Aldehyde-mediated inhibition of asparagine biosynthesis has implications for diabetes and alcoholism
John T., Saffoon N., Walsby-Tickle J., Hester SS., Dingler FA., Millington CL., McCullagh JSO., Patel KJ., Hopkinson RJ., Schofield CJ.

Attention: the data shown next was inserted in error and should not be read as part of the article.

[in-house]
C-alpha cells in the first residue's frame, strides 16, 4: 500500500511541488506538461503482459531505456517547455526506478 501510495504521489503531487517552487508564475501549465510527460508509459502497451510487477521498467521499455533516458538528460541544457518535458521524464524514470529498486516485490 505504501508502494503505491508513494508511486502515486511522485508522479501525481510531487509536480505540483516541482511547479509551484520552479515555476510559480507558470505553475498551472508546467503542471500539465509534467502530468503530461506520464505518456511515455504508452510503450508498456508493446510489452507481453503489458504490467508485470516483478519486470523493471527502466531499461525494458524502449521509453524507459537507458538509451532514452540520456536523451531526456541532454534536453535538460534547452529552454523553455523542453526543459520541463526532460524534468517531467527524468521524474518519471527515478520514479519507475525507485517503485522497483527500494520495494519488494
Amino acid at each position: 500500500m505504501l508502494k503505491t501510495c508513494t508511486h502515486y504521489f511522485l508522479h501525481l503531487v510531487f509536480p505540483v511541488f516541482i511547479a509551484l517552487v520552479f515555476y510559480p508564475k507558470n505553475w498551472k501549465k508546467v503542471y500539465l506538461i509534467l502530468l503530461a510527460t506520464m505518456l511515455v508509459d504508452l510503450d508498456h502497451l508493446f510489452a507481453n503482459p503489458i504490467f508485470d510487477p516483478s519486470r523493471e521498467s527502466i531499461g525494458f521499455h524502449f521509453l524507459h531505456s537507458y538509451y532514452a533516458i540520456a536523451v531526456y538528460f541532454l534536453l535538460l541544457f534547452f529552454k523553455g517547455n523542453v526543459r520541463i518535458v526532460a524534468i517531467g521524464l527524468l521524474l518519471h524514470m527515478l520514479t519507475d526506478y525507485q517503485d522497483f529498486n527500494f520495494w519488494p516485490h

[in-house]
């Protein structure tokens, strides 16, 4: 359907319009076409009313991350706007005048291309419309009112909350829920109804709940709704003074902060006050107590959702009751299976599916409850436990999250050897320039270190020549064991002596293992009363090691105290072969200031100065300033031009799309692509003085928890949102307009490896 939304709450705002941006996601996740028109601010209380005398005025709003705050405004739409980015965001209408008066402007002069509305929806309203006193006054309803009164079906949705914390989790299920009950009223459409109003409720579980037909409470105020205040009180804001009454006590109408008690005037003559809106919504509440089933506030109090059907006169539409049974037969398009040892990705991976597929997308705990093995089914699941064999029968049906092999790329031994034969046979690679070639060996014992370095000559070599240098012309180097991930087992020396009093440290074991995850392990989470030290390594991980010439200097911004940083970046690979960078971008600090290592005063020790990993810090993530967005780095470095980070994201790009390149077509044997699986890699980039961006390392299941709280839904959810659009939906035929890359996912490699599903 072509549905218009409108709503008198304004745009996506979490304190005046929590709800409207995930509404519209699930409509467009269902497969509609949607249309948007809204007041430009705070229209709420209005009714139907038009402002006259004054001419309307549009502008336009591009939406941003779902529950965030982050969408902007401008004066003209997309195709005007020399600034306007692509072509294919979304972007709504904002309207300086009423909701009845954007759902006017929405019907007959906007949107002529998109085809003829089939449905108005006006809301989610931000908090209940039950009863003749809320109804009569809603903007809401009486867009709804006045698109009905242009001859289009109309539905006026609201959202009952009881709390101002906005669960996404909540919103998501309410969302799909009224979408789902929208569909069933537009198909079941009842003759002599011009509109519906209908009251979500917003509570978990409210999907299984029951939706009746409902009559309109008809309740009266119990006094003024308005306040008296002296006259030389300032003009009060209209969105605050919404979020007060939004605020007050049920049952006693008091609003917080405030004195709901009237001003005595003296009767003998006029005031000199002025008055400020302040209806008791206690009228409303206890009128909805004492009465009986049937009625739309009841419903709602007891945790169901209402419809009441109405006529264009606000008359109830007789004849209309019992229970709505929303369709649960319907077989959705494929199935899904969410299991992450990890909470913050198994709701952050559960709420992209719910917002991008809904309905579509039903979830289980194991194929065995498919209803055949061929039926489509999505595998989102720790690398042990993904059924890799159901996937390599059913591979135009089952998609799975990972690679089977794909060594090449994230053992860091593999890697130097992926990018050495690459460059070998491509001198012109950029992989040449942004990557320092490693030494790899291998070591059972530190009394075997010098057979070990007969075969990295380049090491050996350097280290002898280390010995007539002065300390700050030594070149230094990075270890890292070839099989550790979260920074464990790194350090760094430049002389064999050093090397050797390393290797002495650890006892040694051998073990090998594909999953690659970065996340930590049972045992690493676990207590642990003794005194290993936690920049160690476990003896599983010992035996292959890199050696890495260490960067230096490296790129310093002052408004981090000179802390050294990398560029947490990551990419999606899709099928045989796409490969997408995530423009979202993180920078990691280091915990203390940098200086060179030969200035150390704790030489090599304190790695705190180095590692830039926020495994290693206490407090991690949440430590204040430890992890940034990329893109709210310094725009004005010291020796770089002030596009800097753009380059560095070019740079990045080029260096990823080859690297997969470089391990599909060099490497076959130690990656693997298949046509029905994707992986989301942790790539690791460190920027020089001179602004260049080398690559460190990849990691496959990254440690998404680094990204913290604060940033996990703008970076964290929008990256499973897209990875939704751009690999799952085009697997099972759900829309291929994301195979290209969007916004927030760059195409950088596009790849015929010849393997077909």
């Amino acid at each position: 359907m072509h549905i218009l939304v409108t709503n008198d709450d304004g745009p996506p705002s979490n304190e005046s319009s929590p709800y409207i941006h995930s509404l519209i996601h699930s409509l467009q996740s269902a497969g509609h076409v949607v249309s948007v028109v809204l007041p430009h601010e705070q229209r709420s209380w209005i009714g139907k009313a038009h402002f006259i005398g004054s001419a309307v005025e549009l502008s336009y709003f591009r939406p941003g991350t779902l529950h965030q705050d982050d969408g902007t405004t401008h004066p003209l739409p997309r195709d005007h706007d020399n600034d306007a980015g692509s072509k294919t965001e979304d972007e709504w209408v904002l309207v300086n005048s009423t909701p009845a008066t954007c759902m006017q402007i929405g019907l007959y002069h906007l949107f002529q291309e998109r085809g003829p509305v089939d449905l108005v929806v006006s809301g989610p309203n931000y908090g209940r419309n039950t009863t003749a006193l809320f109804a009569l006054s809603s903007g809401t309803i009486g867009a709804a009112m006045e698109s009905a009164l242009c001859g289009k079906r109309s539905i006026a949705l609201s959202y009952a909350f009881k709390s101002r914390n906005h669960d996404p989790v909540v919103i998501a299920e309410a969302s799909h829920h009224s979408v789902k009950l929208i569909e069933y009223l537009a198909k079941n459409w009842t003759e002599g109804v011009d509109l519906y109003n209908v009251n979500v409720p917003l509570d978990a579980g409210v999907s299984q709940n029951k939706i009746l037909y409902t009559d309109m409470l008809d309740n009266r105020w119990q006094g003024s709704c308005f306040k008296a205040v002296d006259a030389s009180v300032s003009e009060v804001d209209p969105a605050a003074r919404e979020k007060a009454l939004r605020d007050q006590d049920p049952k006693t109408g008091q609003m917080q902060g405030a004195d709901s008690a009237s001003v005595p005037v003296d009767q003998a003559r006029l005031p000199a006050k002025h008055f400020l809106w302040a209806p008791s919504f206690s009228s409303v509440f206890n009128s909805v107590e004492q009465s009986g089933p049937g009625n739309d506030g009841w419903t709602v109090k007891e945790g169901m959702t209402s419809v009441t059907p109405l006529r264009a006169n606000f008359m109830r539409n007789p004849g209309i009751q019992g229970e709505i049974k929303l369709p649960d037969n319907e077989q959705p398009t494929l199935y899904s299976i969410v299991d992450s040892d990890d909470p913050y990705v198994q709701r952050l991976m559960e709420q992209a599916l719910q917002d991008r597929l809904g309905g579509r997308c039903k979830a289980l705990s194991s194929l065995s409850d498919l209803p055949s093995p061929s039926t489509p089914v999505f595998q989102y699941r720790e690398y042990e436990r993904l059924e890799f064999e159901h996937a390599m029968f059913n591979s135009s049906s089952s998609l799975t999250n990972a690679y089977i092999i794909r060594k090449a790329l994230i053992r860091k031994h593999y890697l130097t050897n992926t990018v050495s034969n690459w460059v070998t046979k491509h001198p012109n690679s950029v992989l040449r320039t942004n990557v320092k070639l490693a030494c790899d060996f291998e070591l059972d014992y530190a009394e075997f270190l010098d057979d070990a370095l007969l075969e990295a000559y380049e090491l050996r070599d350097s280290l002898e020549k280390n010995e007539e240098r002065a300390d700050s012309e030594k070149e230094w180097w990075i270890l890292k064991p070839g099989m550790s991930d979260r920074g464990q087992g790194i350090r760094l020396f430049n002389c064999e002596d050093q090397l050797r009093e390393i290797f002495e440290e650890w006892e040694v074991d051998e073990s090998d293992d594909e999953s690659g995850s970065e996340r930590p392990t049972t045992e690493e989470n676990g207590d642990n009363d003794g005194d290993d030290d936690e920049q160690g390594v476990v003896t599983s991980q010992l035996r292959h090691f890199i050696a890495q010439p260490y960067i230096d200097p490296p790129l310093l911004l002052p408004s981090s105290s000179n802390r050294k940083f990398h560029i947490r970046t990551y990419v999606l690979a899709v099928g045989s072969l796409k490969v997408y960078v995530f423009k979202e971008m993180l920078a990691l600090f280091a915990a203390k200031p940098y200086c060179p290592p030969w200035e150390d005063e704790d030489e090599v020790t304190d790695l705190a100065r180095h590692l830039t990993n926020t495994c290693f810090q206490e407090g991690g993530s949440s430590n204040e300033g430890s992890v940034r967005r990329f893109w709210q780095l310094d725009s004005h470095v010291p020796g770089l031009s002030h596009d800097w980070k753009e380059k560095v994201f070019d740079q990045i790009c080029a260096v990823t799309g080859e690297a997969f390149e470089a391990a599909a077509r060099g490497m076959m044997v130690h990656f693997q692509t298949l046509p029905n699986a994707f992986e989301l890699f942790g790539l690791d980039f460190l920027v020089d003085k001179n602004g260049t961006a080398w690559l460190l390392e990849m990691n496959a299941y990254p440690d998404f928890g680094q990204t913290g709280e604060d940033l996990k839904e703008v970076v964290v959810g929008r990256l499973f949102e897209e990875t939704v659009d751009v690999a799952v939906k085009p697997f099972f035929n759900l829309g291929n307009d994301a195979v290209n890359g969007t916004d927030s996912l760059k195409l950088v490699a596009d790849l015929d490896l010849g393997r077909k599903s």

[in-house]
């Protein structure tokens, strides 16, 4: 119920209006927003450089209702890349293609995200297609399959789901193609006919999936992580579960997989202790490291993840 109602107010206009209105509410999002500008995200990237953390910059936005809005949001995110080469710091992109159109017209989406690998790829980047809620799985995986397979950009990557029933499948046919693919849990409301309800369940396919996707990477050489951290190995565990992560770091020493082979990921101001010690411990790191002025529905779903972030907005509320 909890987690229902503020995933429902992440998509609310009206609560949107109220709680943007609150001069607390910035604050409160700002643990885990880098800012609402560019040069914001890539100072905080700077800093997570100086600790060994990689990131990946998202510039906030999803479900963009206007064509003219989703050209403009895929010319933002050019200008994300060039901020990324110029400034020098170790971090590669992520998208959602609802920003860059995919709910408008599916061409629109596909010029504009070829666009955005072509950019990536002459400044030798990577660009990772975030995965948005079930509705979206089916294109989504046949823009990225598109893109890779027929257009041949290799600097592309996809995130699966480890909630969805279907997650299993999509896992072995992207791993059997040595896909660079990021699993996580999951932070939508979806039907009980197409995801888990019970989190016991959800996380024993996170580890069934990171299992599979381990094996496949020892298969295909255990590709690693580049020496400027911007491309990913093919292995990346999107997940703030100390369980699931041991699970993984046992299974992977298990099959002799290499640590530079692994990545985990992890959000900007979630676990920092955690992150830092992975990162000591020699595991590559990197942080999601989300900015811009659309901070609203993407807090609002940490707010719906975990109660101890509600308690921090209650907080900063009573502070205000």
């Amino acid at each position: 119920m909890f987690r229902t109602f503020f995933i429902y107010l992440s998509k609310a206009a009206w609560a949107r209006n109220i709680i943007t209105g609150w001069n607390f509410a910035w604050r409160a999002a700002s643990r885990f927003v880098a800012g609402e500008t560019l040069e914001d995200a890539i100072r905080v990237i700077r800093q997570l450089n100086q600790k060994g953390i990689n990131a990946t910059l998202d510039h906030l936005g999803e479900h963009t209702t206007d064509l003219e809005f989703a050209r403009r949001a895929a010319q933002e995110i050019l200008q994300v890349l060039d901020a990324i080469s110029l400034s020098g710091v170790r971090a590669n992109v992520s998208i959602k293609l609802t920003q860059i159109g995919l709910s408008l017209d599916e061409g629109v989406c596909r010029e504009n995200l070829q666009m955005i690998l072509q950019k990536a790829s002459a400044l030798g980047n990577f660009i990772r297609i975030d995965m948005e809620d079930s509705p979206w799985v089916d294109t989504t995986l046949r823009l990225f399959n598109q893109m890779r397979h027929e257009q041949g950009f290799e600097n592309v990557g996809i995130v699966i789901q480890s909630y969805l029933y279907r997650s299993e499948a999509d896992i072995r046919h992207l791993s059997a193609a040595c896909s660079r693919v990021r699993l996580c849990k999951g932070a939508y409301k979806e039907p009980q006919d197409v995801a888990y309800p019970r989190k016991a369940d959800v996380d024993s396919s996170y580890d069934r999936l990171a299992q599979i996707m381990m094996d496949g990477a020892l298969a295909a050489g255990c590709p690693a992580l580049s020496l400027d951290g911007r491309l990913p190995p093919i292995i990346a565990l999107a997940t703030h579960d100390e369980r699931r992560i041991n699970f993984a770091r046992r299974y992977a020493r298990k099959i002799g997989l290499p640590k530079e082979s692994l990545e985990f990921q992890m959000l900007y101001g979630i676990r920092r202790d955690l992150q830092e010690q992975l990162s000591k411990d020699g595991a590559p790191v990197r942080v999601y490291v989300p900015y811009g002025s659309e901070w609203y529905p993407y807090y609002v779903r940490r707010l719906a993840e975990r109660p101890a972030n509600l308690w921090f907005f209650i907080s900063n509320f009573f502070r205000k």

Patients with alcoholism and type 2 diabetes manifest altered metabolism, including elevated aldehyde levels and unusually low asparagine levels. We show that asparagine synthetase B (ASNS), the only human asparagine-forming enzyme, is inhibited by disease-relevant reactive aldehydes, including formaldehyde and acetaldehyde. Cellular studies show non-cytotoxic amounts of reactive aldehydes induce a decrease in asparagine levels. Biochemical analyses reveal inhibition results from reaction of the aldehydes with the catalytically important N-terminal cysteine of ASNS. The combined cellular and biochemical results suggest a possible mechanism underlying the low asparagine levels in alcoholism and diabetes. The results will stimulate research on the biological consequences of the reactions of aldehydes with nucleophilic residues.